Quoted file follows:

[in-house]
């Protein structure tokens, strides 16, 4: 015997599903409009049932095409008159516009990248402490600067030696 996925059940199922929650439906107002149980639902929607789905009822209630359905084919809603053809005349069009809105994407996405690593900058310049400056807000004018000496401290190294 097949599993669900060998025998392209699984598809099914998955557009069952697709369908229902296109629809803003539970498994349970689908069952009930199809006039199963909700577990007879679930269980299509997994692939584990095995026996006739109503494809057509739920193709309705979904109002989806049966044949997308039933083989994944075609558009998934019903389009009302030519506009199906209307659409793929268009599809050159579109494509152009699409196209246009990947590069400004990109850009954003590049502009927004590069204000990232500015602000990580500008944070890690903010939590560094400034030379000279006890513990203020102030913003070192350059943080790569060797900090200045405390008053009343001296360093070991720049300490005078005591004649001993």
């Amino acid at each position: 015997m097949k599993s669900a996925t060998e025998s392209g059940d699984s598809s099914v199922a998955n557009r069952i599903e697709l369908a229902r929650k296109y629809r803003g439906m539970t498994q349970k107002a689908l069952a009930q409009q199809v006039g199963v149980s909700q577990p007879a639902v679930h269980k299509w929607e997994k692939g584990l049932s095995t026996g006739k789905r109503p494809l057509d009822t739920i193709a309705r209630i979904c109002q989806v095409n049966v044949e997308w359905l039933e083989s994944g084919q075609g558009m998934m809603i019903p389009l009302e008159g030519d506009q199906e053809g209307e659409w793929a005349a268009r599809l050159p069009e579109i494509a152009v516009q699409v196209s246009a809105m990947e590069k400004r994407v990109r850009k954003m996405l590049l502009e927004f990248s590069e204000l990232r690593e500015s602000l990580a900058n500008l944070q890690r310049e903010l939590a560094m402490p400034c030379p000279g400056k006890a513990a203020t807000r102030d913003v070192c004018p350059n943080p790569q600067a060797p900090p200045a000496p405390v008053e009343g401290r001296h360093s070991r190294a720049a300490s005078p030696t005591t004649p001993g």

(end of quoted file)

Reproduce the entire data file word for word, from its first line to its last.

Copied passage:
[in-house]
């Protein structure tokens, strides 16, 4: 015997599903409009049932095409008159516009990248402490600067030696 996925059940199922929650439906107002149980639902929607789905009822209630359905084919809603053809005349069009809105994407996405690593900058310049400056807000004018000496401290190294 097949599993669900060998025998392209699984598809099914998955557009069952697709369908229902296109629809803003539970498994349970689908069952009930199809006039199963909700577990007879679930269980299509997994692939584990095995026996006739109503494809057509739920193709309705979904109002989806049966044949997308039933083989994944075609558009998934019903389009009302030519506009199906209307659409793929268009599809050159579109494509152009699409196209246009990947590069400004990109850009954003590049502009927004590069204000990232500015602000990580500008944070890690903010939590560094400034030379000279006890513990203020102030913003070192350059943080790569060797900090200045405390008053009343001296360093070991720049300490005078005591004649001993």
């Amino acid at each position: 015997m097949k599993s669900a996925t060998e025998s392209g059940d699984s598809s099914v199922a998955n557009r069952i599903e697709l369908a229902r929650k296109y629809r803003g439906m539970t498994q349970k107002a689908l069952a009930q409009q199809v006039g199963v149980s909700q577990p007879a639902v679930h269980k299509w929607e997994k692939g584990l049932s095995t026996g006739k789905r109503p494809l057509d009822t739920i193709a309705r209630i979904c109002q989806v095409n049966v044949e997308w359905l039933e083989s994944g084919q075609g558009m998934m809603i019903p389009l009302e008159g030519d506009q199906e053809g209307e659409w793929a005349a268009r599809l050159p069009e579109i494509a152009v516009q699409v196209s246009a809105m990947e590069k400004r994407v990109r850009k954003m996405l590049l502009e927004f990248s590069e204000l990232r690593e500015s602000l990580a900058n500008l944070q890690r310049e903010l939590a560094m402490p400034c030379p000279g400056k006890a513990a203020t807000r102030d913003v070192c004018p350059n943080p790569q600067a060797p900090p200045a000496p405390v008053e009343g401290r001296h360093s070991r190294a720049a300490s005078p030696t005591t004649p001993g």